Aaron Bertrand

Fixes for SQL Server 2012 & 2014 Online Index Rebuild Issue

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Erin Stellato is a Principal Consultant with SQLskills and a Microsoft Data Platform MVP.

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There is a regression bug in SQL Server 2012 and SQL Server 2014 where, if you rebuild an index online in parallel, and you also experience a fatal error such as a lock timeout, you could experience data loss or corruption. This should be a relatively rare scenario (Phil Brammer has a simple repro in Connect #795134), but data loss is data loss, and I am not prepared to gamble. The fix is described in KB #2969896 : FIX: Data loss in clustered index occurs when you run online build index in SQL Server 2012.

Not everyone needs to be concerned about this issue. If you are not running Enterprise (or an equivalent) Edition, you can't perform parallel or online rebuilds in the first place (and there are probably some folks on Enterprise not rebuilding or not rebuilding online). If you have instance-wide MAXDOP set to 1, they can't go parallel unless you override it at the statement level. But, if you are on 2012 or 2014, running an adequate edition, and your online rebuilds could go parallel, you are vulnerable to this problem.

As I alluded to above, this problem could manifest in SQL Server 2012 RTM, Service Pack 1, and even Service Pack 2, which was released on June 10. The bug was not fixed until long after the SP2 code was frozen, so SP2 does not include this fix or any of the fixes from SP1 CU #10 or #11. I blogged about this here. The RTM branch is officially out of support, so you will not be seeing a fix there. The issue can also occur in SQL Server 2014.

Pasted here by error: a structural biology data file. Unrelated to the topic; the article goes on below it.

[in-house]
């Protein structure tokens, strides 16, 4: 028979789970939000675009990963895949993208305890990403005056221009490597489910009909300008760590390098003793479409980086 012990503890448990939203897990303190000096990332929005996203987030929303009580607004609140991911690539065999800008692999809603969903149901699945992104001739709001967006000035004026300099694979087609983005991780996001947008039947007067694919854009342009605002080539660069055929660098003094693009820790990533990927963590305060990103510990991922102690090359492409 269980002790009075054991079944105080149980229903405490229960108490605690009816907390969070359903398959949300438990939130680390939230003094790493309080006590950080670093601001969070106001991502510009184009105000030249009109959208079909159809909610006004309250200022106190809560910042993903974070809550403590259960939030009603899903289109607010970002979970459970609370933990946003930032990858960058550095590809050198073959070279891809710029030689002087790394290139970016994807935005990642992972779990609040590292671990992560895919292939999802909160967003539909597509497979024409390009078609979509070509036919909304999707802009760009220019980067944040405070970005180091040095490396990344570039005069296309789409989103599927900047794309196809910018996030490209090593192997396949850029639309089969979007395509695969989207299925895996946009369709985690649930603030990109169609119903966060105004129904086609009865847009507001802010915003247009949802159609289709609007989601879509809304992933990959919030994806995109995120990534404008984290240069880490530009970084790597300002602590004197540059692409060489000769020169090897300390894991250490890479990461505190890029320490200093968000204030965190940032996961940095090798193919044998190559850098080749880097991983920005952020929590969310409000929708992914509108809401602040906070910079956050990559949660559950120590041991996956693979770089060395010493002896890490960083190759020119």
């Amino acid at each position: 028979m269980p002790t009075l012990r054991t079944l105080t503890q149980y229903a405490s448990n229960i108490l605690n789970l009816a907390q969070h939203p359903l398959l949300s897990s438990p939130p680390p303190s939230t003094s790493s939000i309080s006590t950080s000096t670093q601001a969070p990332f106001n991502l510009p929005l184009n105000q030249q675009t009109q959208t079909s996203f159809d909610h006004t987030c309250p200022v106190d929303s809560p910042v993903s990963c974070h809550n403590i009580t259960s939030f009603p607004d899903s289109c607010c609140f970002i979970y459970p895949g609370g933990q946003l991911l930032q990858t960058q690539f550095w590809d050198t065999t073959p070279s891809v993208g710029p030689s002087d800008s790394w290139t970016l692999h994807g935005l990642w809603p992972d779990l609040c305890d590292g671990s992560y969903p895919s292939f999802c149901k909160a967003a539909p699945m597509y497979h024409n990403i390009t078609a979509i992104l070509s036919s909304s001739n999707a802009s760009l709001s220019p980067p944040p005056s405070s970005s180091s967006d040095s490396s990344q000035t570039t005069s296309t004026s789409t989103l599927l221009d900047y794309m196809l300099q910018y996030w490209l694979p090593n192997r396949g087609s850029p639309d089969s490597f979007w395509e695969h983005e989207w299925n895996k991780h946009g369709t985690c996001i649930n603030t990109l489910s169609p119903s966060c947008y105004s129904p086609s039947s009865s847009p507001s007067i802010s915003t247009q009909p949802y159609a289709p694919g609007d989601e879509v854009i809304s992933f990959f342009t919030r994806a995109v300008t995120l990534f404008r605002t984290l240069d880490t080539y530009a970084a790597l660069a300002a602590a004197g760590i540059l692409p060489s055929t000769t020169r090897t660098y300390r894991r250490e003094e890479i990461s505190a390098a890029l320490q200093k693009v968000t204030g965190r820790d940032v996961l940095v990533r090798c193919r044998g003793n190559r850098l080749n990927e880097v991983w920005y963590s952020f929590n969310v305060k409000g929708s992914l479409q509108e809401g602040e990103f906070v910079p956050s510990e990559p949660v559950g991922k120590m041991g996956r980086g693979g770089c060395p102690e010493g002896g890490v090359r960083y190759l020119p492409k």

There are now cumulative updates available for SQL Server 2012 Service Pack 1 & 2 as well as SQL Server 2014. A quick summary of the options I recommend:

If your branch / @@VERSION is…

  vulnerable   maybe   not vulnerable
…you should…
SQL Server 2012 RTM 11.0.2100 -> 11.0.2999
  1. Upgrade to Service Pack 1 or Service Pack 2 (RTM is out of support!) and apply the relevant fix from KB #2969896.
  2. If you can't implement 1., employ one or more of the workarounds below.
SQL Server 2012 Service Pack 1 11.0.3000 -> 11.0.3436
  1. Apply Cumulative Update #11 (11.0.3449) from KB #2975396. If you then install Service Pack 2, you should follow up with SP2 CU #1.*
  2. Failing 1., employ one or more of the workarounds below.
11.0.3437 -> 11.0.5057 Do nothing; you already have the fix.
SQL Server 2012 Service Pack 2 11.0.5058 – > 11.0.5521
  1. Apply Cumulative Update #1 (11.0.5532) from KB #2976982.
  2. Failing 1., employ one or more of the workarounds below.
11.0.5522 or greater Do nothing; you already have the fix.
SQL Server 2014 RTM 12.0.2000 – > 12.0.2369
  1. Apply Cumulative Update #2 (12.0.2370) from KB #2967546.
  2. Failing 1., employ one or more of the workarounds below.
12.0.2370 or greater Do nothing; you already have the fix.
* If you install the SP1 hotfix or Cumulative Update #11 and then install SP2, you will undo those changes, including this fix.

Solutions for the hotfix/CU averse